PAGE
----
When we fight against red tabards, we’re saying, “No, we won't help you pretend to the customers that the only thing wrong with your programme of cuts was a mistake in the colour of the uniform.”

When we fight for cleaner air, a shorter working week, longer holidays, we’re saying, “We are entitled to this because our purpose as human beings is to live healthy, happy lives. We are not profit producing robots”. Socialism is what a society would look like if it was measured in human terms.

Capitalism must be resisted, and we will fight to chip away at it until we can abolish it altogether.

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Labour rank-and-file challenge Tory cuts and Sadiq Khan's failures

Published on: Sun, 06/01/2019 - 21:00

London Labour Party members are set to debate a resolution condemning both the Tory government's cut to TfL funding and Sadiq Khan's decision to implement rather than fight the cuts. The resolution, which has already been passed by one branch, is copied here.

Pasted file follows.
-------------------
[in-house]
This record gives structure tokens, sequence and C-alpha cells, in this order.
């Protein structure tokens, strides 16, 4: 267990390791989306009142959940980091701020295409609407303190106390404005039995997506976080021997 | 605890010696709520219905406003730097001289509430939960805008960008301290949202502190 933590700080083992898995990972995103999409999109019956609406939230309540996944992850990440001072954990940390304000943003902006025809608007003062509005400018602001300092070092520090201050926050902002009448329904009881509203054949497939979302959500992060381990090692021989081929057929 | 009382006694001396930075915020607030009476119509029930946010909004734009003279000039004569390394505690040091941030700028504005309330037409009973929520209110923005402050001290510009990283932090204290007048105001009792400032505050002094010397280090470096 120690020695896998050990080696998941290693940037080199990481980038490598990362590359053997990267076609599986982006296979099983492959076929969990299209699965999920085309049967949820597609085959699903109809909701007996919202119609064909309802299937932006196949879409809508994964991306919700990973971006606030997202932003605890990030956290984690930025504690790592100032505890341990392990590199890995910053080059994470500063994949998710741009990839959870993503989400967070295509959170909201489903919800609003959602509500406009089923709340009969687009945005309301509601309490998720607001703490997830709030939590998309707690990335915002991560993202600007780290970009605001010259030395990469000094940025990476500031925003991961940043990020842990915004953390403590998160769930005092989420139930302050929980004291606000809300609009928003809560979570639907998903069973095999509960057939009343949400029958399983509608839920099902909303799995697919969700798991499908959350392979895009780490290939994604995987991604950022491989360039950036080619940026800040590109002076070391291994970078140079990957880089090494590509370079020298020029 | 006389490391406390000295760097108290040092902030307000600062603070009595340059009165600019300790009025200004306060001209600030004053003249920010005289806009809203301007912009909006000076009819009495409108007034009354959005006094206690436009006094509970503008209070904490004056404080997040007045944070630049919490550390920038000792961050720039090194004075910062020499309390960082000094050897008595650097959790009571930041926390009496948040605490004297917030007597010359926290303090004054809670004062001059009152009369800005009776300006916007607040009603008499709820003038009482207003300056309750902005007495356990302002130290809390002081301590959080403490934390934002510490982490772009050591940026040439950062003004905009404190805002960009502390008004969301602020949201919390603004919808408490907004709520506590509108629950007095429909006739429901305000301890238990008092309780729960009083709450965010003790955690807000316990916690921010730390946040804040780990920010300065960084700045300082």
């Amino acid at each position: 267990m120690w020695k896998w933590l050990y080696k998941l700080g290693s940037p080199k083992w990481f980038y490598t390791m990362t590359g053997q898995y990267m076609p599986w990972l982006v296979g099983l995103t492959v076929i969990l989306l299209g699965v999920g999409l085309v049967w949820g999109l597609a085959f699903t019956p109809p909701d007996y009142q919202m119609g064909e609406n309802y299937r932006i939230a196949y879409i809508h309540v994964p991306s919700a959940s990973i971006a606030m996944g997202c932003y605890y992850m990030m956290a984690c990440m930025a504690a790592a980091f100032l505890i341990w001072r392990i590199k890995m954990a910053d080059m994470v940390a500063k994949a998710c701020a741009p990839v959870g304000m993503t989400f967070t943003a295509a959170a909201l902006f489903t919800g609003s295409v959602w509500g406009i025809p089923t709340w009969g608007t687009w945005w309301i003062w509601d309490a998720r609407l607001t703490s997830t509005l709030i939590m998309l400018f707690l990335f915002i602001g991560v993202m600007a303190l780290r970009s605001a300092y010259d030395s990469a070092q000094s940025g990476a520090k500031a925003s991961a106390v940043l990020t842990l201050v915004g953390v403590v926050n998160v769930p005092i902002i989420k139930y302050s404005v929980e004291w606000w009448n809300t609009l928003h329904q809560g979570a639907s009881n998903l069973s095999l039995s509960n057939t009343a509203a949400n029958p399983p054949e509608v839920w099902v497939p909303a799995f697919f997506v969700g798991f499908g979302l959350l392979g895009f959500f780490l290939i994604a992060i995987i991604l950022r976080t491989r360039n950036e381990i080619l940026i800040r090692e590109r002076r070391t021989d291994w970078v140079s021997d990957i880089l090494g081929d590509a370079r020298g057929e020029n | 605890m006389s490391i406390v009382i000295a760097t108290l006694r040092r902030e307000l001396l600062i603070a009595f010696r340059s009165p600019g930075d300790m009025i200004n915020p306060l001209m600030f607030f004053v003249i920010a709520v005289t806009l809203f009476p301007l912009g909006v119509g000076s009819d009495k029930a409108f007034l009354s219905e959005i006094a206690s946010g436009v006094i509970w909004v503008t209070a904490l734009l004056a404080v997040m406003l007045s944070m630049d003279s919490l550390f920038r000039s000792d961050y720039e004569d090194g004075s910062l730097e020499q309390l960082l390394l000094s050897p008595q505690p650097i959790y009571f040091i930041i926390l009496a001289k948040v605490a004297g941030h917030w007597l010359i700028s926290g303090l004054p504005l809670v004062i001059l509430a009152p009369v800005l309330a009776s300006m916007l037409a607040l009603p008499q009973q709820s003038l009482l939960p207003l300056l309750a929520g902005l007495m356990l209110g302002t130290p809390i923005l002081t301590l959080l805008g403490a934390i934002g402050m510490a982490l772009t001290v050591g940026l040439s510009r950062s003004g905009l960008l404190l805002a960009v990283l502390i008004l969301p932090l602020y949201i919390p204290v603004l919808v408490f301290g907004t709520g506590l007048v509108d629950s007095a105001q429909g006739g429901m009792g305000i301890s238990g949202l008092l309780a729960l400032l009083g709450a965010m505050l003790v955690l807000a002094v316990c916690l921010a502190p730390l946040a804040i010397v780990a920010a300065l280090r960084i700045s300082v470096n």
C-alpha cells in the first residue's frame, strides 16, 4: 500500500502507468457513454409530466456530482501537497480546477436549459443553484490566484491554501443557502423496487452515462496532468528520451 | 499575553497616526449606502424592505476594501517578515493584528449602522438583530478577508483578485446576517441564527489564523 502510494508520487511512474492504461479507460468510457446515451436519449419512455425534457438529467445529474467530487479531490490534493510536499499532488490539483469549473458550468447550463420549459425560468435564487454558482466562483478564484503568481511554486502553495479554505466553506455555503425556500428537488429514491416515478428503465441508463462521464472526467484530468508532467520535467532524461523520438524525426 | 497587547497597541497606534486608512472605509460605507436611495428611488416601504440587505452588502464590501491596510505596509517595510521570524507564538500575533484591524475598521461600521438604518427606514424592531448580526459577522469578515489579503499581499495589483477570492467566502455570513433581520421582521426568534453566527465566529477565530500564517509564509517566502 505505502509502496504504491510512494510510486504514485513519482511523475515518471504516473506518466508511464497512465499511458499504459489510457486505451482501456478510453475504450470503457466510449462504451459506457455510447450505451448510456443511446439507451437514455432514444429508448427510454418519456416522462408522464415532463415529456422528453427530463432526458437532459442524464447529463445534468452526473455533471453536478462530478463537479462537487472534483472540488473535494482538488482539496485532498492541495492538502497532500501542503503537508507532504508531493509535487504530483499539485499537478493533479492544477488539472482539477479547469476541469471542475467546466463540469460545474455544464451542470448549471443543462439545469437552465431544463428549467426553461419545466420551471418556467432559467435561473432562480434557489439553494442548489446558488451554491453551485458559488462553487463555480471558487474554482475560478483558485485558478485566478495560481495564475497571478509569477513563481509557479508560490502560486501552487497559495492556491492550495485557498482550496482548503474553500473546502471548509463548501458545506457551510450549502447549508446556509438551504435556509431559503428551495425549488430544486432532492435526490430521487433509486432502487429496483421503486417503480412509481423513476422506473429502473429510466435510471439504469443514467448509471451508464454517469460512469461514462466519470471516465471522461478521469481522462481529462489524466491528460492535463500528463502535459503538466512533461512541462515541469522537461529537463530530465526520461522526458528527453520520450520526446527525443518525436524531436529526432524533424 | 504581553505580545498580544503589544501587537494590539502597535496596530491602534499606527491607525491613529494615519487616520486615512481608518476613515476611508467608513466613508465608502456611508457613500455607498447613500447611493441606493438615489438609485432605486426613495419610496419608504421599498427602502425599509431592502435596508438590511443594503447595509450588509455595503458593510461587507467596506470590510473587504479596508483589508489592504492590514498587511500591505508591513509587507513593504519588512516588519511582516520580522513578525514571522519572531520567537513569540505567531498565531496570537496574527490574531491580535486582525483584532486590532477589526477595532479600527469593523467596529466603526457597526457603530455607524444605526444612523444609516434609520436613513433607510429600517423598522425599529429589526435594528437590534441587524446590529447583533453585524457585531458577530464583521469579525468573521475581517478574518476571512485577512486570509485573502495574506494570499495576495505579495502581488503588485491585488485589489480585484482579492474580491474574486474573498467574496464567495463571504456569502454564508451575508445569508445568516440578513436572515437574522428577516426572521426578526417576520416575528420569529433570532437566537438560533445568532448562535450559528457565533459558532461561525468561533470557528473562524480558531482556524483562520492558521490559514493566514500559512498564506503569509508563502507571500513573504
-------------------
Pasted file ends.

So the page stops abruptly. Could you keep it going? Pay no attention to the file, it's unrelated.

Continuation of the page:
This conference condemns the savage cuts in funding to Transport for London by the Conservative government, which expects London Underground to be the only major metro system in the world to run without public subsidy.

This conference notes:
1. Transport for London’s plans to cut bus routes and London Overground ticket offices, adversely affecting working-class areas and access to public transport for poor and disabled people
2. that cleaners on London Underground and elsewhere on TfL are employed by contractors and agencies at very low rates of pay, with minimal rights to sick pay and leave
3. that TfL has awarded its top bosses pay rises of up to 74%

This conference would expect such policies from a Conservative Mayor and GLA, and is seriously disappointed to see them implemented by a Labour administration.

This conference further notes that Labour party members will be campaigning for Labour’s candidate for Mayor this year, and wish to do so on the basis of progressive, socialist policies rather than having to defend indefensible policies such as those listed above.